Nomenclator Zoologicus => A Tool, not the final solution

christian thompson cthompson at SEL.BARC.USDA.GOV
Mon Jan 3 10:14:36 CST 2005

Yes, Martin & Wolfgang are correct in pointing out problems with NEAVE.

However, they are missing the point of what uBio has done. NEAVE is a
tool for specialists. It was built by specialists in the beginning and
then subsequently augmented by the Zoological Record. Now it again to
all in digital format on the Web. It represents 200 years of effort,
starting with Louis Agassiz, continued by Marschall, Scudder and others.
Yes, there are errors in it, that is, unique errors found no where else.
There are also lots of names in it that are not available names under
the International Code of Zoological Nomenclature, etc.

BUT as Martin duely notes those are things for specialists to clean up.

What uBio has provide the specialists is now an universally available,
unique digital TOOL for them to use to clean up their names.

ALSO a tool to prevent future homonyms. That is, there should be no
excuse now for publishing a junior homonym in Zoology. All zoologists
and editors should check every new proposed genus-group name in Zoology
against this online Neave as well as the ION [=Index of Names] at the
Zoological Record site to check for match. If there are matches, then
the proposer needs to do some checking.

So, the FIRST step is to congratulate uBio for making a very useful
tool available. Note that what David Remsen requested help on is the
VERIFICATION of the converison from printed to digital. Error may have
been introduced in that process. While David and everyone else is very
much interested in a "clear" set of names, the first step is to make
sure we have good tools. And that the digital Neave is IDENTICAL to the
printed Neave.

SECOND step is to clean up the genus-group names. There are two sets of
problems. First is correcting the errors in Neave. And then assessing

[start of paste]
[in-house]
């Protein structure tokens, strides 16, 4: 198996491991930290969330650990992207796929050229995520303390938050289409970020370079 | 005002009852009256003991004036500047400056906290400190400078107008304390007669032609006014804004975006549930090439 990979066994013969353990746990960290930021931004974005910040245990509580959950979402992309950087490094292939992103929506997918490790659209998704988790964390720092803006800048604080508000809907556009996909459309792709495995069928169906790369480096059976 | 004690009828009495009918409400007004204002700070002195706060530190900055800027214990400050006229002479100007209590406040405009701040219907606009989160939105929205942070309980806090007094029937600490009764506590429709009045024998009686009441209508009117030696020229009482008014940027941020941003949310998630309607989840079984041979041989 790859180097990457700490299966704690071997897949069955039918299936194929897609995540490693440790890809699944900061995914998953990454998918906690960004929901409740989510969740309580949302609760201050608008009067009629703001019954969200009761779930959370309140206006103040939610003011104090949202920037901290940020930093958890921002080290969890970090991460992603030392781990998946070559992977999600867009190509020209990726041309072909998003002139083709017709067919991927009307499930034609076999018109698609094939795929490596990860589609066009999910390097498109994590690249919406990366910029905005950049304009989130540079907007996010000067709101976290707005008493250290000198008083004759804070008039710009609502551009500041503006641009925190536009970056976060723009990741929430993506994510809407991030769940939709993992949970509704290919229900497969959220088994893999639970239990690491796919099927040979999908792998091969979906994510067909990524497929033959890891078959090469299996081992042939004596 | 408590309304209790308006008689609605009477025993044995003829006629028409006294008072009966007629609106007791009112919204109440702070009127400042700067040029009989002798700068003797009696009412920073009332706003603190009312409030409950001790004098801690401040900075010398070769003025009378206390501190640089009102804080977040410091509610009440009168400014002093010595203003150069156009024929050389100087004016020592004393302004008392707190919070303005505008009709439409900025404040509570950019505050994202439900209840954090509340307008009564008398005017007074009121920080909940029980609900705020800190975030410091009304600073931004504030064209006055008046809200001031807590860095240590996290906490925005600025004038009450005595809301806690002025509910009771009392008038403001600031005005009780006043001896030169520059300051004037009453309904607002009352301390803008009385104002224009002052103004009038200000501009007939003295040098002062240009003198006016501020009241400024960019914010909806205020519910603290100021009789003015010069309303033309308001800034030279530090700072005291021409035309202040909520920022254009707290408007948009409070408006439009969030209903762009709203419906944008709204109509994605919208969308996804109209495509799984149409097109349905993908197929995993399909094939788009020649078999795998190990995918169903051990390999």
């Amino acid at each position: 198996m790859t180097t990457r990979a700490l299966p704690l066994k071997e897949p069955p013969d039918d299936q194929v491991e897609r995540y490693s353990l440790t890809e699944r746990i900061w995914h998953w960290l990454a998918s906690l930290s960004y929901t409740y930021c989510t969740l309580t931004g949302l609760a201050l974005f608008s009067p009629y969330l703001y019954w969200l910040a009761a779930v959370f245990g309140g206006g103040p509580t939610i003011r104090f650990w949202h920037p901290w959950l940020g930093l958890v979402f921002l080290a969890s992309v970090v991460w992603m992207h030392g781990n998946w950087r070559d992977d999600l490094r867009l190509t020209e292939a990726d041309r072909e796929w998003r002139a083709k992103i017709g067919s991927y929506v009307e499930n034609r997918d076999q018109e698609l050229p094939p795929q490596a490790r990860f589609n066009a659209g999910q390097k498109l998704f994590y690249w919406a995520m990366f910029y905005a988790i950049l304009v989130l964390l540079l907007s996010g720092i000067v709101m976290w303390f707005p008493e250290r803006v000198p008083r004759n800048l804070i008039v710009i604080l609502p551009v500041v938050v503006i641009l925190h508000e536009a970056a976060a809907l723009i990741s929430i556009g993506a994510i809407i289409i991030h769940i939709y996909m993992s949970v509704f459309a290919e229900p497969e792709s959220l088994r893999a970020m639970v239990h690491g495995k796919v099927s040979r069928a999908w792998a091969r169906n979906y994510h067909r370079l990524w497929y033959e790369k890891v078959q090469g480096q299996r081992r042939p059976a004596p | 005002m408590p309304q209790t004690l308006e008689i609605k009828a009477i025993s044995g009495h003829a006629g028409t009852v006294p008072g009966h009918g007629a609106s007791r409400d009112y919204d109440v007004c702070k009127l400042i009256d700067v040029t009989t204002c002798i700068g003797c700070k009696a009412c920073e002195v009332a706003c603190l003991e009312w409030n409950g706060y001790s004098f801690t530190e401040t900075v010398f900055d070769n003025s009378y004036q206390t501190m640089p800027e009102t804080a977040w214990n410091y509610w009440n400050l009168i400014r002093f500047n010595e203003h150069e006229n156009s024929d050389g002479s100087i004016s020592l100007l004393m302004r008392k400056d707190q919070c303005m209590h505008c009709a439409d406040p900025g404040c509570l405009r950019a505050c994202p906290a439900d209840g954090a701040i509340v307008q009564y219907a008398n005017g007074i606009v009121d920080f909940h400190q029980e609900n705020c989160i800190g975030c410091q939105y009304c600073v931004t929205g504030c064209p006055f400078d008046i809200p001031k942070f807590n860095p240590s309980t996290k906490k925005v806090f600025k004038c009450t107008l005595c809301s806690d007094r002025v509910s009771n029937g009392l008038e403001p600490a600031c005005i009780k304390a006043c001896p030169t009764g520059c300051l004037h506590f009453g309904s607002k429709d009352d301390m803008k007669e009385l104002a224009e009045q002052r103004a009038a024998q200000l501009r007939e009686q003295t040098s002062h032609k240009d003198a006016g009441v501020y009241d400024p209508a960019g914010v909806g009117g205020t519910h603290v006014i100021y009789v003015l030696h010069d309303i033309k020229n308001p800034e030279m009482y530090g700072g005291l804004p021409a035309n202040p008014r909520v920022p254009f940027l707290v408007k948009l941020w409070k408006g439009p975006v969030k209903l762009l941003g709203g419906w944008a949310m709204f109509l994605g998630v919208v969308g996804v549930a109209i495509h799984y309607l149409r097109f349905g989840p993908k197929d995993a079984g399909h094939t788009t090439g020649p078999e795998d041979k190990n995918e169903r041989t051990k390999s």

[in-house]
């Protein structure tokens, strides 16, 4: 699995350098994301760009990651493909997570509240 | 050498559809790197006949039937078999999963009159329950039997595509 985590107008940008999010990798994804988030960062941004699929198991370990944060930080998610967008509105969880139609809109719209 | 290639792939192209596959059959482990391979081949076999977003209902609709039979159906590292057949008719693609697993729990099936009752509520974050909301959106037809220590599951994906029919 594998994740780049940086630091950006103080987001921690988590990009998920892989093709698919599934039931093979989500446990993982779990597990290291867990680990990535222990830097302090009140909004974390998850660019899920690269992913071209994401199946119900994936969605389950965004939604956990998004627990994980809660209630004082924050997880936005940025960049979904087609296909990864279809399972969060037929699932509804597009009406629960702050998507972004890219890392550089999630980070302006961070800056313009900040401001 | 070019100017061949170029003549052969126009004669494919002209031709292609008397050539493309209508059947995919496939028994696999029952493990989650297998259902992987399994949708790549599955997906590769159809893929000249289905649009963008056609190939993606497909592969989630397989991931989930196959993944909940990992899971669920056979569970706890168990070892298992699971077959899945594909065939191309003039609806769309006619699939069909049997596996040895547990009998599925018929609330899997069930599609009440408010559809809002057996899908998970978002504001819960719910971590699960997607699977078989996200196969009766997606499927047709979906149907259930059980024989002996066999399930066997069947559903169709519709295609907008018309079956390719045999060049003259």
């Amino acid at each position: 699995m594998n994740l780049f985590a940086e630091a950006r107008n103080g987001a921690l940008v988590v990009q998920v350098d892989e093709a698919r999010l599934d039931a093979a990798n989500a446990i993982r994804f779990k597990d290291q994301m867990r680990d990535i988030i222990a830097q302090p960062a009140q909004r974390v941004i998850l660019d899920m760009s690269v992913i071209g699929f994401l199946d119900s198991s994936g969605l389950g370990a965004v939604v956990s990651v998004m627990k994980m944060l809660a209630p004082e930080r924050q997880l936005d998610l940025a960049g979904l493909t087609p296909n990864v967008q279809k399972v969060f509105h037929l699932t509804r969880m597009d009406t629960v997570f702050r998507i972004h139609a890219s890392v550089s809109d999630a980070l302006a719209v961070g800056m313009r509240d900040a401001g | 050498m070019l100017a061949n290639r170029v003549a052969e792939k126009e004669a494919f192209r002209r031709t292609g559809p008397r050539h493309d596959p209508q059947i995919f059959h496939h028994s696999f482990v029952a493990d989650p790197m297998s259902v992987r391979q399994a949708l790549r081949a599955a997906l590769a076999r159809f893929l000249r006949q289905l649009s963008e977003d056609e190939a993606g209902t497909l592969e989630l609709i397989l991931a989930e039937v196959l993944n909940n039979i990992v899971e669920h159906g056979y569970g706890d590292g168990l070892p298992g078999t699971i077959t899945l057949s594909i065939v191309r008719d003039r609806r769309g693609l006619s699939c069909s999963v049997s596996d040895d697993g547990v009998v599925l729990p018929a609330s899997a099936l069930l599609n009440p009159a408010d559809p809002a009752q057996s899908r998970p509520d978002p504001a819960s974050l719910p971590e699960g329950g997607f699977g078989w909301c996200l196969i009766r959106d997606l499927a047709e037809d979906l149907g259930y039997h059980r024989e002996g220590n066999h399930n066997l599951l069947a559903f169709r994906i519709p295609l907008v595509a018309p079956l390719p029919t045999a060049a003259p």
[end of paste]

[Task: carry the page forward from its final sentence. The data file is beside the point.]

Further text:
the nomenclatural status of each name in Neave. Then there is the
homonymy problem that a digital Neave makes so obvious and easy to

For example, more 130 genus-group names in use in Diptera TODAY are
junior homonyms. And have been marked as such in the BioSystematic
Database of World Diptera (see but at least in two
recent catalogs (World gall-midges (Cecidomyiidae), Nearctic Tachinidae)
the authors never bothered to check either Neave or the BDWD and simply
ignored the homonymy problems. What is needed here is specialist input.
Specialists need to determine that in fact homonymy exists between two
names, then decide the best taxonomical solution (are there existing
synonyms that can be used or are new replacement names needed?)
Unfortunately, there are the Embrik Strands come out of the woodwork
again. Embrik Strand became famous when Neave first came out as one who
quickly re-named hundreds of supposed junior homonyms. Already there are
non-specialists starting to do the same again.

AND as for tools, we are pleased to announce that the Smithsonian
Libraries in conjunction with National Museum of Natural History are
working now on making a digital version of Sherborn's Index Animalium to
match uBio's excellent Neave.

With these kinds of tools available, along with expanded digital
library initiatives which brings greater accessibility to the
literature, etc., specialists will be easily able to know the domain of
names, where they are located, and can begin to build comprehensive
authoratitive databases of names for Species2000, ITIS, etc.

HOWEVER, as Martin noted, there is a need for the input from
SPECIALISTs, specialists in nomenclature and specialists in taxonomy.